What are Cork Cells

Cork cells refer to the cells in the outermost layer of the secondary stem and root. Cork cells originate from the cells divided from the cork cambium to the outside of the plant body. Several layers of cork cells form the cork, which is the outermost layer of the bark. Each cell layer is arranged in radial rows. Lenticels, which are pore-like structures, separate the cells in the cork. The overproduction of the cells by the cork cambium may form ridges or deep cracks in the bark. Cork cells in the outermost layer of a woody dicot stem are shown in figure 2.

Difference Between Epidermal and Cork Cells

Figure 2: Cork Cells in a Woody Dicot Stem

Mature cork cells are non-living cells and their cell walls are composed of suberin. Suberin is a waxy substance, which is impermeable to water and gases. However, lenticels allow the gas exchange through the cork. In some woody plants, cork is filled with air. Some cork cells may contain lignin, fatty acids or tannins. The main function of the cork is to provide protection and extra insulation to the plant. 

Similarities Between Epidermal and Cork Cells

  • Epidermal cells and cork cells are two types of cells, which occur in the outermost layer of a plant.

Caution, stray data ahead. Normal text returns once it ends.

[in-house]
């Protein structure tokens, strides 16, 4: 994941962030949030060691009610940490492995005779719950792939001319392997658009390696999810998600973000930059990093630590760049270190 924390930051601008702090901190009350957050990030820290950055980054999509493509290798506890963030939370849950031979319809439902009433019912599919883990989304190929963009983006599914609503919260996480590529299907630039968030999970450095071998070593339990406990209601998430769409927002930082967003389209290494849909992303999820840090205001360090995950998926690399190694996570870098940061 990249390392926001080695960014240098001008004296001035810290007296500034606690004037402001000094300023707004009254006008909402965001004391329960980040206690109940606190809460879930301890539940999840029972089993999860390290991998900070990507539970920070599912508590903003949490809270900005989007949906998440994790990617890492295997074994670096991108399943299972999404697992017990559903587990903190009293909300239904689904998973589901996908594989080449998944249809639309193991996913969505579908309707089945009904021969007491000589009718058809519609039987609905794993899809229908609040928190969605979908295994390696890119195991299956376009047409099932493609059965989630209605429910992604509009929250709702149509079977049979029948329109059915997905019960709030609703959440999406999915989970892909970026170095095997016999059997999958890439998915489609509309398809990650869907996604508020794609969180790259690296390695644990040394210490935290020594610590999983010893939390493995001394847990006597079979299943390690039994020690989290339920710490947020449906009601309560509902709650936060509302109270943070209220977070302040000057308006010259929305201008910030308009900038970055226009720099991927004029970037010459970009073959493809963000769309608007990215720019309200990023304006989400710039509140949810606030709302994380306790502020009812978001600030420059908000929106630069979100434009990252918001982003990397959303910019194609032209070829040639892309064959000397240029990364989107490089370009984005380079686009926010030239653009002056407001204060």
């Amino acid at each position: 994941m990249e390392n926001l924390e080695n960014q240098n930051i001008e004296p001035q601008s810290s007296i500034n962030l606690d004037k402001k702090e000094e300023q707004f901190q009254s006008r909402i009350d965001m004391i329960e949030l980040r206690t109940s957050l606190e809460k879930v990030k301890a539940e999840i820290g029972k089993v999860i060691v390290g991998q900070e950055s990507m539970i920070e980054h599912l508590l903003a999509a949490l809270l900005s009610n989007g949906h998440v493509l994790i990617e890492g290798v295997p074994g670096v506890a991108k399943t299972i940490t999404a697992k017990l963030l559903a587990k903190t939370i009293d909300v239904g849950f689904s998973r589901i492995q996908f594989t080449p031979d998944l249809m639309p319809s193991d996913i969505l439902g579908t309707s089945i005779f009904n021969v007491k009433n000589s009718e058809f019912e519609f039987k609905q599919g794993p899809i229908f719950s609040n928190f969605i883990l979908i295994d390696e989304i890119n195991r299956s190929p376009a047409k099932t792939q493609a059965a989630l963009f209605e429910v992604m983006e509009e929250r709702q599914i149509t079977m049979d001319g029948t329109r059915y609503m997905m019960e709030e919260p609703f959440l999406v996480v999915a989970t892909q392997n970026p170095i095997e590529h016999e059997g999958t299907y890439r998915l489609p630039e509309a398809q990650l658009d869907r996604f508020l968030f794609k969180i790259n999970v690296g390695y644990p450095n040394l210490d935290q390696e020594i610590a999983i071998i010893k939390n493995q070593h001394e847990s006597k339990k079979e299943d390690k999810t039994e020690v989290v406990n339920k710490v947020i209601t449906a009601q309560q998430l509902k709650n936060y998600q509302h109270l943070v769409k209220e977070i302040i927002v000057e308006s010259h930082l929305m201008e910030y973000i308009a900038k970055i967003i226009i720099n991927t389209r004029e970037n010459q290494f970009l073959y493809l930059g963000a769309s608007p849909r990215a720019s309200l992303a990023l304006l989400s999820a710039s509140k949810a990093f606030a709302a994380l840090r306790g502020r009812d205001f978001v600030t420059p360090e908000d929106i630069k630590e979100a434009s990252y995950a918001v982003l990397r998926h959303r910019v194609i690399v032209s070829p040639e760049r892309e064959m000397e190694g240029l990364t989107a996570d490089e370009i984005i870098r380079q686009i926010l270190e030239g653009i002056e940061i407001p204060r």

• Both epidermal cells and cork cells lack chloroplasts.
  • Both epidermal cells and cork cells prevent the air and water loss from the internal structures of the plant.
  • Both epidermal cells and cork cells secrete water-repellent substances.

Difference Between Epidermal and Cork Cells

Definition

Epidermal Cells: Epidermal cells refer to the outermost layer of cells on the primary plant body.

Cork Cells: Cork cells refer to the cells of the outermost layer of the secondary stem and root.

Type of Growth

Epidermal Cells: Epidermal cells occur during both primary and secondary growth of the plant.

Cork Cells: Cork cells occur during the secondary growth.

During Primary Growth

Epidermal Cells: Epidermal cells cover the whole plant body during primary growth.

Cork Cells: Cork cells are absent during primary growth.